In a new Gamasutra feature, narrative designer Richard Pearsey writes how
he and the creative team behind the acclaimed shooter changed the story -- to allow room for character evolution.
"The original plot called for the Delta Squad to be sent to assassinate a Colonel Konrad who had illegally led his battalion out of a war in Iran and was looting a recently destroyed Dubai," writes Pearsey.
"This is a perfectly serviceable setup, and a good shooter could well have been made from it, but for a number of reasons this setup was not compatible with our goals."
The main issue, he writes, is that this narrative didn't allow the game's characters to grow, and left little room for interpretation on the part of the player.
"The final backstory became: Konrad and his men were in the UAE for joint training exercises when the storm hit. They volunteered to stay behind and help. Dubai is wiped out. All are thought lost. Months later, a stray radio signal escapes the storm, and the squad is sent in to investigate," writes Pearsey.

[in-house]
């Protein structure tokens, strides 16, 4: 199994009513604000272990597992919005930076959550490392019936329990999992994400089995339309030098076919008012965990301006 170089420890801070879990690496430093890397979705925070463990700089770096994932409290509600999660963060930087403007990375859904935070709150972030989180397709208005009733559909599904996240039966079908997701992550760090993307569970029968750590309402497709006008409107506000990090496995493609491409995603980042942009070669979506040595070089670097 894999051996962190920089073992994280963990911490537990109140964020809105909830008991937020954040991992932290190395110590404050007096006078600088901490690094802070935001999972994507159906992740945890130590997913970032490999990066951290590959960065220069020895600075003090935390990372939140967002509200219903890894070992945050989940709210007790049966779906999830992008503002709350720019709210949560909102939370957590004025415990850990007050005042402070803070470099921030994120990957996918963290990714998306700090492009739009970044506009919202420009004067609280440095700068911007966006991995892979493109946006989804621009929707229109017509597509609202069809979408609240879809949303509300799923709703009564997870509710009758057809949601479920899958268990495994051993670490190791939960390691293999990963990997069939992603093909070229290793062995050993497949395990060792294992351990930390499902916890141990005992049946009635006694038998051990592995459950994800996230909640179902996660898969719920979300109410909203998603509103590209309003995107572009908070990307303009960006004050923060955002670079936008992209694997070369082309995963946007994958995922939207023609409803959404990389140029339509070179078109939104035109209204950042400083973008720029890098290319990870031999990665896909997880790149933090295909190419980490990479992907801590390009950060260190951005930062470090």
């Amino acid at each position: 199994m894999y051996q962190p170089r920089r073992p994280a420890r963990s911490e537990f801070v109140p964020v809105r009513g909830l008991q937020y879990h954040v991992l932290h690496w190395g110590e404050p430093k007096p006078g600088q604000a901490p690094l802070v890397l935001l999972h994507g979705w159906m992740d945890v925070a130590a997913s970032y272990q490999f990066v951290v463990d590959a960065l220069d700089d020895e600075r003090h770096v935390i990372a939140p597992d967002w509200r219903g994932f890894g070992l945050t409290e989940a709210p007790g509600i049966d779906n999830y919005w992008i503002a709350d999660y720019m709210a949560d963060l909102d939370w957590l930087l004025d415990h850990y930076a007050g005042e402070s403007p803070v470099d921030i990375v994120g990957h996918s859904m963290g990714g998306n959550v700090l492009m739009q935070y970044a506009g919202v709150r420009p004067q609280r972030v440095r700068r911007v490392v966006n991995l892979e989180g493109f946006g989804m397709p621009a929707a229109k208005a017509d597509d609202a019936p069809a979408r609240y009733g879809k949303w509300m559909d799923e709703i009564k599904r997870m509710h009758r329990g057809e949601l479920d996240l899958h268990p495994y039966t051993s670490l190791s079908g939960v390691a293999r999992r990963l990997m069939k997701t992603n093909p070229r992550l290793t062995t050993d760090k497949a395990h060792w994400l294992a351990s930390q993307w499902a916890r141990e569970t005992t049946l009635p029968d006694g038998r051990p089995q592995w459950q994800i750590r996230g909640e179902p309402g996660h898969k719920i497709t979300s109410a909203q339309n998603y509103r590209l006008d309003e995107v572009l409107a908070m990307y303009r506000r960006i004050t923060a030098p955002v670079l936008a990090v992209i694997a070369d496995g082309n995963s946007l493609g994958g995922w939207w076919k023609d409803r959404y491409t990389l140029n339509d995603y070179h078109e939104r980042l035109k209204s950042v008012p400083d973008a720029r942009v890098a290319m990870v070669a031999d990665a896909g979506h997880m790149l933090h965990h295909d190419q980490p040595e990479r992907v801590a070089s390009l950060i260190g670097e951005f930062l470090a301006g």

"The idea was to start small, convincing players they are playing one type of game, and then pile horror upon horror until at the end the game is very different than the one they began."
The original version of Konrad was "megalomaniac with messianic delusions", but this changed to a "rather sad and tortured figure" in the final version of the game.
Pearsey writes that "Konrad is not [BioShock
's] Andrew Ryan. He did not set out to build a utopia. His world is improvised and reactionary. He stumbles onto a vision of what he believes is necessary to achieve his goals and in doing so creates a violent, savage dystopia," and this is key to his character in the final version of the game -- and the player's interpretation of events.
The full feature, live now on Gamasutra, delves into the process and decisions
of the Spec Ops